Nyanaponika introduces Early Buddhist philosophical psychology in detail. He shows that the common and superficial understanding of the Buddhist theory of self - according to which the theory is a mere list of the parts of a self - is wrong and overlooks the Abhidhamma (probably because it is an abstruse section of the Buddhist canon). The theory includes an often overlooked but sophisticated and plausible description of functional relations amongst the parts of a self, and Nyanaponika shows this with astonishing vivacity. This shows that the Early Buddhist theory was an early scientific psychology of a functionalist sort: a monumental acheivement in human intellectual history. All the while, he skilfully shows how the theory is logically connected with the Buddhist notion of psychological self-refinement and nirvana. Still, Nyanaponika and the Abhidhamma ideas he explains seem at times to rely on a dubious empirical method: the introspections of ancient Buddhist masters (which may have included the Buddha himself) who wrote the Abhidhamma texts. As a consequence, some of the descriptions of the parts of the self and their functions seem vague or implausible. Also, although Nyanaponika is good at explaining the philosophical as well as the psychological, one might have liked a bit more discussion of the structure of what appears to be an underlying Buddhist argument that there is no self. The book is of interest to philosophers and psychologists.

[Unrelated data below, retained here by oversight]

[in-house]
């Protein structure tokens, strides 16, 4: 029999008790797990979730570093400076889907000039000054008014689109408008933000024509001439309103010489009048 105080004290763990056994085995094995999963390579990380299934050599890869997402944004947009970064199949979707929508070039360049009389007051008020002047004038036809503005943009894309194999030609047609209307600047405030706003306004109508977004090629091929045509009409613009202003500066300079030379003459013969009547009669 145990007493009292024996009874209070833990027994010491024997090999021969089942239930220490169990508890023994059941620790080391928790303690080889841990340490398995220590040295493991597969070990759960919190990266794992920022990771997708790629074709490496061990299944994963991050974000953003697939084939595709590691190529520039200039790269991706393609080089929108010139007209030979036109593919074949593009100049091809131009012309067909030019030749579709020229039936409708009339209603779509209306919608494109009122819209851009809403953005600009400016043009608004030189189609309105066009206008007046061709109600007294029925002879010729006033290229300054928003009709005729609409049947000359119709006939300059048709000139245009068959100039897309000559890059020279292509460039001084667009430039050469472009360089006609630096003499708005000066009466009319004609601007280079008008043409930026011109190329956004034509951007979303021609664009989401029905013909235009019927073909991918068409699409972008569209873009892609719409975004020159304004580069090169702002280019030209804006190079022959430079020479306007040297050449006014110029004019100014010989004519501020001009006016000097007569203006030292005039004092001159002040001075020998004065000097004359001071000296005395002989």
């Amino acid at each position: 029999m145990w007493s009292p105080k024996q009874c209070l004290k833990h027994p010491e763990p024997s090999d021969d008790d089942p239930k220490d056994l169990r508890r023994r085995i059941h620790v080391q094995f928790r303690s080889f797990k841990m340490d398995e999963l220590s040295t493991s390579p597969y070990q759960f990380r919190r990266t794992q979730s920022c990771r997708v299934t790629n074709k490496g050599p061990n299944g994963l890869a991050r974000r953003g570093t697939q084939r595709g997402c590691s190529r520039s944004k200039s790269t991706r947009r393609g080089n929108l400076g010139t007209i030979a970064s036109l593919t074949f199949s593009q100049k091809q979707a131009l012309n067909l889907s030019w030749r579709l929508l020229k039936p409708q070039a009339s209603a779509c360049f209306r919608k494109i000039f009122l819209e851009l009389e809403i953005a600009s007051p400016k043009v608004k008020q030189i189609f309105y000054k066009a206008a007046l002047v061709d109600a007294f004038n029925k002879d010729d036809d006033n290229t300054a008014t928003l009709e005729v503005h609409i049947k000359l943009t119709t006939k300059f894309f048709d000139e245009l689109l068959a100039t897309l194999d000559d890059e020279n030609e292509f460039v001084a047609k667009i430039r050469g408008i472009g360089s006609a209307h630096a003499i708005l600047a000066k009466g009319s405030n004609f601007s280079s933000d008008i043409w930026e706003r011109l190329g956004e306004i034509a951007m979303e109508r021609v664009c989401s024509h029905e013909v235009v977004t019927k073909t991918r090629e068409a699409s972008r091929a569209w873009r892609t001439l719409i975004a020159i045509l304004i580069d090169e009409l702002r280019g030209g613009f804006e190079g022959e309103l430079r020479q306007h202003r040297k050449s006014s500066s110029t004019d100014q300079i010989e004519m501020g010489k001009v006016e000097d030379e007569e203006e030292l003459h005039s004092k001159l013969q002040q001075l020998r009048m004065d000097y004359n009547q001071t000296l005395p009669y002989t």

A little gem of clarity and succinctness which deals with the deepest concepts of Buddhism.